A Call to Arms for Citizen Architects, vis a vis a Conversation with Brad Buchanan, FAIA
By Beth R. Mosenthal, AIA, LEED AP BD+C
AIA Denver Board Outreach Coordinator
On Thursday, July 27th, I attended AIA Denver’s second member roundtable with the intriguing subject matter; “Are architects and the city of Denver doing enough to protect public health, safety, and welfare. A conversation with Brad Buchanan, FAIA.” Thoughtfully moderated by Ignacio Correa-Ortiz, AIA, AICP CUD, LEED AP, chair of AIA Denver’s Regional & Urban Design Knowledge Community, the evening program consisted of a candid forty-five-minute exchange between Correa-Ortiz and Buchanan, followed by questions from the audience.
As a 2017-2018 AIA Denver Board Member, I’ve been at the table as the board has worked together to create “roundtables,” i.e. meaningful opportunities to connect with members in lieu of additional board meetings, with an overarching goal of providing relevant, Denver-specific content that will hopefully mobilize, empower, and connect AIA membership across our growing city. The first roundtable was aimed at listening to current AIA members’ interests and priorities that might inform future programming. Member surveys and feedback from this roundtable illuminated that the topic of advocacy in architecture ranked highly amongst members’ professional interests.
The board has worked together to create meaningful opportunities for members, with an overarching goal of providing relevant, Denver-specific content that mobilizes, empowers, and connects AIA membership.”
As a direct response, the second roundtable aimed to facilitate an engaging program with an architect-turned-advocate, Brad Buchanan, FAIA. Buchanan is currently the Executive Director of the Department of Community Planning and Development for the City and County of Denver. Correa-Ortiz kicked-off the evening with an introduction of Buchanan as “an author, philanthropist, gentleman rancher and an urbanist who demonstrates great passion for making Denver a livable city. Buchanan is also the founder of Freedom by Design, a nonprofit organization connecting students with the disabled community.”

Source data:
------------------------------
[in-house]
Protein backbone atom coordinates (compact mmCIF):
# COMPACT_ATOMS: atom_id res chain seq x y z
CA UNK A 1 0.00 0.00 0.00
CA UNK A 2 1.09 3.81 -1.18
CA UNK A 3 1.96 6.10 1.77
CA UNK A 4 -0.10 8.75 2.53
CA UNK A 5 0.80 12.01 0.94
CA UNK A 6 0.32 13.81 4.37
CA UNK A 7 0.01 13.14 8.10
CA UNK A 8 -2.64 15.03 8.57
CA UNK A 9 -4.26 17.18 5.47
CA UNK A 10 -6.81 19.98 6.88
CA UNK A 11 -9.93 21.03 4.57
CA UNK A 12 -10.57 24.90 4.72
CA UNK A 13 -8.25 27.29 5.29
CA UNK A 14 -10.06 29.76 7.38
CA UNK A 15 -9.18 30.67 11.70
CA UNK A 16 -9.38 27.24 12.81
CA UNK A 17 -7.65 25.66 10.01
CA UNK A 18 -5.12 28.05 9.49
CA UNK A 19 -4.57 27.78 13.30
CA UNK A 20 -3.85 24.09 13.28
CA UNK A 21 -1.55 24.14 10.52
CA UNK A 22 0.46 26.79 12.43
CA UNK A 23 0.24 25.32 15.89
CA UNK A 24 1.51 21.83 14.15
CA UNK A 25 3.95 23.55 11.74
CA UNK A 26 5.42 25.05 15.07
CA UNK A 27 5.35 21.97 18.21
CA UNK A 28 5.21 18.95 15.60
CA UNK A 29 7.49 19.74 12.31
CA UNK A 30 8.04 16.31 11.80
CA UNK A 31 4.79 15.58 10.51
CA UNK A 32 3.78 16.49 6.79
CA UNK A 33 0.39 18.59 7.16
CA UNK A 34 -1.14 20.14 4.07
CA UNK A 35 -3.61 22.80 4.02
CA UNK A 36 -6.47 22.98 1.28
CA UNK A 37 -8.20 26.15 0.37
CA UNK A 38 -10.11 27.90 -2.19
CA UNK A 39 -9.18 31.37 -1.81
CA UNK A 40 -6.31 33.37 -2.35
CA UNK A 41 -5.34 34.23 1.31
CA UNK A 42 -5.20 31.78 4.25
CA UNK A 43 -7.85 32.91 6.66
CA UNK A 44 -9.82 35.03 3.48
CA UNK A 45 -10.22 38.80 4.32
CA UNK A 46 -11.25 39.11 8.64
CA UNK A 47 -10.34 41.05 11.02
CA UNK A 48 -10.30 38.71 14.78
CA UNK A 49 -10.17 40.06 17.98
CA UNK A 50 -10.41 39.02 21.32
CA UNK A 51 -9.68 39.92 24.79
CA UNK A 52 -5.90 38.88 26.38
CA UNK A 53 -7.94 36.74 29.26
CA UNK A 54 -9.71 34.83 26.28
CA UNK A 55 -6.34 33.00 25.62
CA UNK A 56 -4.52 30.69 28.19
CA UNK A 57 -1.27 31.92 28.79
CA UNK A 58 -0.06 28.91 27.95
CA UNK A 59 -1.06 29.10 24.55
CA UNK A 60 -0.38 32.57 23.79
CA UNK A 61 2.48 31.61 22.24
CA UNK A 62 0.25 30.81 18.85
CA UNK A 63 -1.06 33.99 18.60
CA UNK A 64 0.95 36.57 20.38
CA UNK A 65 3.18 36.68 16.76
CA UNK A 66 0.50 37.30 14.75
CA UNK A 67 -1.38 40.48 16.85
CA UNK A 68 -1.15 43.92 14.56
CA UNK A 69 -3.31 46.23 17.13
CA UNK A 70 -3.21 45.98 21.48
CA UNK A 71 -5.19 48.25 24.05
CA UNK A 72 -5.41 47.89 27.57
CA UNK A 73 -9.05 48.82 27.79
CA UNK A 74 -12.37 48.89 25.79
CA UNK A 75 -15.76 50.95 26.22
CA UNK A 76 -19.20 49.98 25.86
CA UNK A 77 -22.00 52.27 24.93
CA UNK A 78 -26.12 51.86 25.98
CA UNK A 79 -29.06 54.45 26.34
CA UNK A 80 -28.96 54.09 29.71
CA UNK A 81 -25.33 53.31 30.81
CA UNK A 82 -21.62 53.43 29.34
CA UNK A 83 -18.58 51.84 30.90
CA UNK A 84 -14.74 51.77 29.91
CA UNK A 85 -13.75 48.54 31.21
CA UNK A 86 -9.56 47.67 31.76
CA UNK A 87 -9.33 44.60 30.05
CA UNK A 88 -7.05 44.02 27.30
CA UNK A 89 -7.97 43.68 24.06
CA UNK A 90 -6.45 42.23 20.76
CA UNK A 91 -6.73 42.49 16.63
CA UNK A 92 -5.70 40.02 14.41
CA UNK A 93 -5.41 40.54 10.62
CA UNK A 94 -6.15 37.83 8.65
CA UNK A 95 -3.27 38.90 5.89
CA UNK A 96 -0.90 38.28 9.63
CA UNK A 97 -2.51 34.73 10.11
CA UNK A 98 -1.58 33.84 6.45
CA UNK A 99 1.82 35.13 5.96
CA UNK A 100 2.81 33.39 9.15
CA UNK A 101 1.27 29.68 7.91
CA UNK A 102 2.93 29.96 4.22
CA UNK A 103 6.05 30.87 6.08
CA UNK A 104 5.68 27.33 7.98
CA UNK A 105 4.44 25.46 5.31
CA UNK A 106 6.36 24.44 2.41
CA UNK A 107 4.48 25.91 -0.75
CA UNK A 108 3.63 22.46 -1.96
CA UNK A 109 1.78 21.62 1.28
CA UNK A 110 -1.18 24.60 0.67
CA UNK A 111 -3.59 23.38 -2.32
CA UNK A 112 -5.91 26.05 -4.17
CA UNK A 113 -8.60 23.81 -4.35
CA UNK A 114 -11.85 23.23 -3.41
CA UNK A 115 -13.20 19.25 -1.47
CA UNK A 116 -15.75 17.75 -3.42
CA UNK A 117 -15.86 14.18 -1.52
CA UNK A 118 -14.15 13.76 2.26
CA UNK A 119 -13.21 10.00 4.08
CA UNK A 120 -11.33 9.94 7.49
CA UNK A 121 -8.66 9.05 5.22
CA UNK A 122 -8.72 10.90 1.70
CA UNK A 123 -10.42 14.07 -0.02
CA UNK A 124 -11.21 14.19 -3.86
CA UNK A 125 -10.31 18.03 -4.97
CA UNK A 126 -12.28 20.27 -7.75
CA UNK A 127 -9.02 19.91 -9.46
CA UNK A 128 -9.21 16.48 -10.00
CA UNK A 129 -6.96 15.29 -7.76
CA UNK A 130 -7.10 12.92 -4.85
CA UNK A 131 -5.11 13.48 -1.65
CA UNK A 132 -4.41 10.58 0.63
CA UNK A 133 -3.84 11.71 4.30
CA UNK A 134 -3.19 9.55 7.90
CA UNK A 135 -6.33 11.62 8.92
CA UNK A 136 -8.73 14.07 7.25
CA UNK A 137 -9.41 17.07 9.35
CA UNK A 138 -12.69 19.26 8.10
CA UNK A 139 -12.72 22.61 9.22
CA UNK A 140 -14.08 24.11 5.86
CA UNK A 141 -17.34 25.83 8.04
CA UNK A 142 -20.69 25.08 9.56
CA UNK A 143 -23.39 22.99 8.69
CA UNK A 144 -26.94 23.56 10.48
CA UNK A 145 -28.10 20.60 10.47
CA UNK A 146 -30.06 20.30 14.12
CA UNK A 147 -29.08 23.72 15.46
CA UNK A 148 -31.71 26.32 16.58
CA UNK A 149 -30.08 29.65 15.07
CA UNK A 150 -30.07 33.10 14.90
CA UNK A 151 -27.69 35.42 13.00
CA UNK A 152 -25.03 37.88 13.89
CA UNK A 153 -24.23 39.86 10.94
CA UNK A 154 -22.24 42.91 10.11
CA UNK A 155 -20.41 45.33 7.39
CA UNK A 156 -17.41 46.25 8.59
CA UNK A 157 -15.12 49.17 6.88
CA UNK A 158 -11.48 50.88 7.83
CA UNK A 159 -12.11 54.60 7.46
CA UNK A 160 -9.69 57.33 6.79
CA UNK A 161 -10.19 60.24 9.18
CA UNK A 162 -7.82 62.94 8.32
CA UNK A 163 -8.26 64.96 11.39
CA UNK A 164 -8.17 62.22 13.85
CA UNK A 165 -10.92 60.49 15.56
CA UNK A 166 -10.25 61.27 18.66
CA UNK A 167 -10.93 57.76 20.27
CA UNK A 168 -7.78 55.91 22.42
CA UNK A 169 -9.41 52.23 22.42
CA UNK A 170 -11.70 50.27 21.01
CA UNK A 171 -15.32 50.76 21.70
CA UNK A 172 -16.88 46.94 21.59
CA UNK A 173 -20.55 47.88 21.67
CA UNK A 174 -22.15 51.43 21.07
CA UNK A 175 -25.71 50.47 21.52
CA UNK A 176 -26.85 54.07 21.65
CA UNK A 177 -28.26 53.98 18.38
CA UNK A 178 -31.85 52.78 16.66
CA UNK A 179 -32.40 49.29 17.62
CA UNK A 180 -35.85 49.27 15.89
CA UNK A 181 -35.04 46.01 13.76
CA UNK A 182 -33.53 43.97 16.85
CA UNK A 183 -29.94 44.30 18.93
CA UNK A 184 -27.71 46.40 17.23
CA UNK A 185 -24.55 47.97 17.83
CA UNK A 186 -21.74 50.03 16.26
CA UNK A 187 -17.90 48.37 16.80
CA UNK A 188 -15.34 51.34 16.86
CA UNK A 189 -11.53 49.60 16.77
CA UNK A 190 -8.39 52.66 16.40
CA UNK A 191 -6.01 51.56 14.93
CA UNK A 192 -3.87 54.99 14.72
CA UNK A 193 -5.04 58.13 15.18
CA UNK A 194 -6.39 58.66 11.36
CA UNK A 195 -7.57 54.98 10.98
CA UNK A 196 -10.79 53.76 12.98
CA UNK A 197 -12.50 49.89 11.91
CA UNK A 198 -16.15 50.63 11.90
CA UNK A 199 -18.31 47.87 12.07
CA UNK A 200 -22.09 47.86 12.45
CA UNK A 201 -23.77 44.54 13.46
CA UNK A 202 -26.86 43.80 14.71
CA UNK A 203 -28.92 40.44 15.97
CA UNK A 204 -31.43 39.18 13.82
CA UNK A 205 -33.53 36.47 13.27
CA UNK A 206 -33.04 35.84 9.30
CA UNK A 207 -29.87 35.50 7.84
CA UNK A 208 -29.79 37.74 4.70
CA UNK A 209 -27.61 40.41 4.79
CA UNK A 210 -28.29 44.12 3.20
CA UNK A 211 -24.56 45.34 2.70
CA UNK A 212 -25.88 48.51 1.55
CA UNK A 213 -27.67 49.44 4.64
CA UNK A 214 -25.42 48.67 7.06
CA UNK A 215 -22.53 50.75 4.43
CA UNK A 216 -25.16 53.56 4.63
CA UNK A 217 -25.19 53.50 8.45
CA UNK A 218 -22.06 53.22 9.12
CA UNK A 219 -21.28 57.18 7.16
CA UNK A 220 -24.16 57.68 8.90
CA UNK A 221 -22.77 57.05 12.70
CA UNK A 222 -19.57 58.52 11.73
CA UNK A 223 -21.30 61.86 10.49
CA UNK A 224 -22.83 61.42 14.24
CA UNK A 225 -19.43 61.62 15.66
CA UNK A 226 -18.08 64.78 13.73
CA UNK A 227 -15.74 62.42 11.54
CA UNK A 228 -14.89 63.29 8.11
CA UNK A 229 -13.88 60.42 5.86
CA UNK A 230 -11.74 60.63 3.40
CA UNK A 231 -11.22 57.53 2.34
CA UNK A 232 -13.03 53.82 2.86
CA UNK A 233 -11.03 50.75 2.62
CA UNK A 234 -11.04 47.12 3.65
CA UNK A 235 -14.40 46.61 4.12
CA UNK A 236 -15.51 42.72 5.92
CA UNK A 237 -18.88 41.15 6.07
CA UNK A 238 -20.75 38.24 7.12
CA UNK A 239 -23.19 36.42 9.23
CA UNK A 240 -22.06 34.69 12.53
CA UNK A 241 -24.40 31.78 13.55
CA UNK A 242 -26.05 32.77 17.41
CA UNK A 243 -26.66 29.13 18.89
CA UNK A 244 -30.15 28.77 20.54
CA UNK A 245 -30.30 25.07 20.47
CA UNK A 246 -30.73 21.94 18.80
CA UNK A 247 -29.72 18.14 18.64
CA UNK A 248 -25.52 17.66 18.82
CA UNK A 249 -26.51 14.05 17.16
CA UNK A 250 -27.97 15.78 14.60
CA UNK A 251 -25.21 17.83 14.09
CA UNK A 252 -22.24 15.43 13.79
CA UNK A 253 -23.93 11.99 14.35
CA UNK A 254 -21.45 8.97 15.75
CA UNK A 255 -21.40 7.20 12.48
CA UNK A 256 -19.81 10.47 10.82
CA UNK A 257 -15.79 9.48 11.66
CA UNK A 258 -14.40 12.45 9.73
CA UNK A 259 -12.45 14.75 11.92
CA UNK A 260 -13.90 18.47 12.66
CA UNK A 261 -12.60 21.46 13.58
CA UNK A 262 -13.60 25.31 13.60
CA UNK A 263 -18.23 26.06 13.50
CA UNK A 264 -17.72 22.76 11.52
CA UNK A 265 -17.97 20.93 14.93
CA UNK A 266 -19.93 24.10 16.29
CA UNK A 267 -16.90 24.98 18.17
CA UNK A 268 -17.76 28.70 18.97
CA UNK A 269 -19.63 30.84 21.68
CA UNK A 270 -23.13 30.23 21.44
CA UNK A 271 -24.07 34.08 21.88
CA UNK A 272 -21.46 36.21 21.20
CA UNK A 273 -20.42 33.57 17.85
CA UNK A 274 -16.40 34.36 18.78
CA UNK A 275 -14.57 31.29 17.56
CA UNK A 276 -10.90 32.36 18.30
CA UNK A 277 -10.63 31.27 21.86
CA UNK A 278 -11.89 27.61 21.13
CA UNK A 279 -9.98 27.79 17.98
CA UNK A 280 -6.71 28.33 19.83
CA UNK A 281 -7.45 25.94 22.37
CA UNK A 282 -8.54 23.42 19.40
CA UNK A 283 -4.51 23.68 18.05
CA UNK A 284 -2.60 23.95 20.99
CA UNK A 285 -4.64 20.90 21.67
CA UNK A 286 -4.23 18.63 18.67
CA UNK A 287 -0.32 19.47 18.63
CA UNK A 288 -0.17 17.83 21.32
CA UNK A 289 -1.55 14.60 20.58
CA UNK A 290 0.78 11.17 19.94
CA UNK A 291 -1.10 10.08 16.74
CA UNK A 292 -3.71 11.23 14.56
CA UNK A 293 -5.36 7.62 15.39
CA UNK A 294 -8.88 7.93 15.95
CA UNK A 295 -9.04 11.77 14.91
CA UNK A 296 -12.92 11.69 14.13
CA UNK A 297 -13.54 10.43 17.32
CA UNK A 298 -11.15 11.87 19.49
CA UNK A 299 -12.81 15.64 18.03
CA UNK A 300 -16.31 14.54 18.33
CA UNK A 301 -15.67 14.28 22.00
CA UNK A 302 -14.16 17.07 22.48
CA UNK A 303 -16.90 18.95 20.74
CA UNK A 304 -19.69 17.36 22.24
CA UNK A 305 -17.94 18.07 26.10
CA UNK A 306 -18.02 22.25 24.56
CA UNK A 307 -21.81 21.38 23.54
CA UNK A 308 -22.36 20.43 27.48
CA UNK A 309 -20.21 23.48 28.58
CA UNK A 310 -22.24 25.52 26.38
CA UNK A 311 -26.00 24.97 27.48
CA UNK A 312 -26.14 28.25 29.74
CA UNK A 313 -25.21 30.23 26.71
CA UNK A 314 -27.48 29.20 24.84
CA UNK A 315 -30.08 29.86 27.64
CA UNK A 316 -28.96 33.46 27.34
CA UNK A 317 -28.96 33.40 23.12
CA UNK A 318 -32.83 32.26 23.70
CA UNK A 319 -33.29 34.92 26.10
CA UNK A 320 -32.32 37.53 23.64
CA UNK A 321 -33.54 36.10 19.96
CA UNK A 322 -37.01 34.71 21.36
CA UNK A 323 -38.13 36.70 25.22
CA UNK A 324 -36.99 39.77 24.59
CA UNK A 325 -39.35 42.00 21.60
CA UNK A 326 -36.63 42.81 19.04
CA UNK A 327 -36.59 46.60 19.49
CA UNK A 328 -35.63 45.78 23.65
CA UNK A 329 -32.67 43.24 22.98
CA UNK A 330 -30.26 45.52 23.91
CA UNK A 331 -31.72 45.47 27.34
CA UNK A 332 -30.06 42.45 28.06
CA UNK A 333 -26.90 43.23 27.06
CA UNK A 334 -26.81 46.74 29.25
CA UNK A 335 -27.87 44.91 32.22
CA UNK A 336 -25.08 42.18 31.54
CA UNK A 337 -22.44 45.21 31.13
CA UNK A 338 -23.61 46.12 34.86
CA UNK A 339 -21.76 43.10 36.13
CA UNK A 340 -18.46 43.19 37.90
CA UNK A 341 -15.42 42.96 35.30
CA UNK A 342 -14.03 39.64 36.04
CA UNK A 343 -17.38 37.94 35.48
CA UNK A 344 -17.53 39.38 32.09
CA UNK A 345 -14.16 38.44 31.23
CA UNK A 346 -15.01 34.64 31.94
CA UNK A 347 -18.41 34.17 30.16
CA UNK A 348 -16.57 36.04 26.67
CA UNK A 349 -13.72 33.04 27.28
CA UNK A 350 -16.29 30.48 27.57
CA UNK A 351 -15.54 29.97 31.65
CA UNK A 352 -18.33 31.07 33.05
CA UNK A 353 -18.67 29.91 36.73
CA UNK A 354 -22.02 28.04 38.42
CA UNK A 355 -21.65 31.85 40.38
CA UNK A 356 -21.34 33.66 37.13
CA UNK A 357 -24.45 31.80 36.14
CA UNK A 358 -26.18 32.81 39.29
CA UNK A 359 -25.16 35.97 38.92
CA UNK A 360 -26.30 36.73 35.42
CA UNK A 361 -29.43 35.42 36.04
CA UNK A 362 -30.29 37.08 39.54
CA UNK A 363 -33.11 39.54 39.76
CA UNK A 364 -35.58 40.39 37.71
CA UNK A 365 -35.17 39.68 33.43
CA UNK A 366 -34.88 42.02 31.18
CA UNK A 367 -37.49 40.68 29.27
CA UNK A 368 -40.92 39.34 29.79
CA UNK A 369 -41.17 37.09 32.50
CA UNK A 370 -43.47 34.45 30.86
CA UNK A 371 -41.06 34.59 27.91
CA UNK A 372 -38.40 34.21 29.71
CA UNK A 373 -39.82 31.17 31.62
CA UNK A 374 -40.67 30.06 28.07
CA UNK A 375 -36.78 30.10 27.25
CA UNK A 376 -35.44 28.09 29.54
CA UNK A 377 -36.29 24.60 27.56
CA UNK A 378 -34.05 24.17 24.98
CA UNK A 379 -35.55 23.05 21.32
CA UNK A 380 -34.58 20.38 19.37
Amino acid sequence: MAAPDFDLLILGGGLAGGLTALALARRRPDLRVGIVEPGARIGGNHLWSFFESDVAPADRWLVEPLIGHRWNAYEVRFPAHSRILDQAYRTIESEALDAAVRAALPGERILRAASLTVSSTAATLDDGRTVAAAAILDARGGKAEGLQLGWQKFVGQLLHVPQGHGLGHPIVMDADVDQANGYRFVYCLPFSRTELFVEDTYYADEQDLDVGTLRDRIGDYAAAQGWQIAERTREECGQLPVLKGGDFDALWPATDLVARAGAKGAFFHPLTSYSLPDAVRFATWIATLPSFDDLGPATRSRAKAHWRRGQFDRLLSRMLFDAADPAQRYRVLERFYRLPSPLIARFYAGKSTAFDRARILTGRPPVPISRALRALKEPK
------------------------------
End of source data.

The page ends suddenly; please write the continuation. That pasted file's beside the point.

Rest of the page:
Correa-Ortiz framed his questions to Buchanan with the goal of providing the following outcomes to attendees: (1) to provide AIA members with an opportunity to participate in current Metro Denver issues, (2) explore areas of urban design and regulations where architects can, and should, participate, and (3) collect and synthesize knowledge into insights that empower AIA members to take positions to be the voice of the profession.
The conversation that ensued covered topics regarding Buchanan’s early career and evolution as a Citizen Architect, as well as how Denver’s architecture community might engage more impactfully with the City of Denver’s current architecture and planning-related initiatives. From zoning to design review to the recently passed “Safe Occupancy Program,” Buchanan spoke about various initiatives that are informed by his background as an architect, but have been put into play with knowledge gathering and expertise from a wide range of constituencies, organizations, and professionals.
Most importantly, Buchanan utilized this meeting as a chance to share that architects currently “do not have a seat at the table,” regarding many important advocacy-related Denver issues, and gave attendees a call to arms to show up to public meetings and to actively seek roles on committees and organizations that directly affect Denver’s built environment. An example Buchanan gave are the many open meetings related to Denveright, “a community-driven planning process that challenges you to shape how we want to evolve in four key areas: land use, mobility, parks, and recreational resources.” Under the umbrella of Denveright are many task forces aimed at gathering feedback and proposing solutions related to the four key areas listed above. One arm of Denveright that architects should have a stake and voice in is the formation of Blueprint Denver, an Integrated Land Use and Transportation Plan that “calls for a balanced, multi-modal transportation system, land use that accommodates future growth, and open space throughout the city.” Blueprint Denver meetings are open to the public, and Buchanan intimated that these meetings would benefit from having citizen architects’ perspectives at the table.
“How might Denver architects steer our city towards architecture that denotes quality rather than expediency, an exemplary public realm, and a multi-modal transport plan that will alleviate the city’s growing pains?”
In conclusion, I left the meeting feeling energized but also a bit untethered. How can Denver architects be strategic in distributing our time, interests, and availability to fill various seats on task forces, committees, and neighborhood planning meetings? How might Denver architects steer our city towards architecture that denotes quality rather than expediency, an exemplary public realm, and a multi-modal transport plan that will alleviate the city’s growing pains? What role could I play in this, and as the mother of a ten-month old, when could I realistically play a role in this?
As architects, whether we are working for a private or public client, the inherent nature of our work is to serve the public. While acknowledging that architects often have limited time and resources, I hope that Buchanan’s example might inspire some architects to follow-suit in pursuing opportunities, both volunteer and paid, to utilize design thinking to help Denver live up to its current and future urban potential.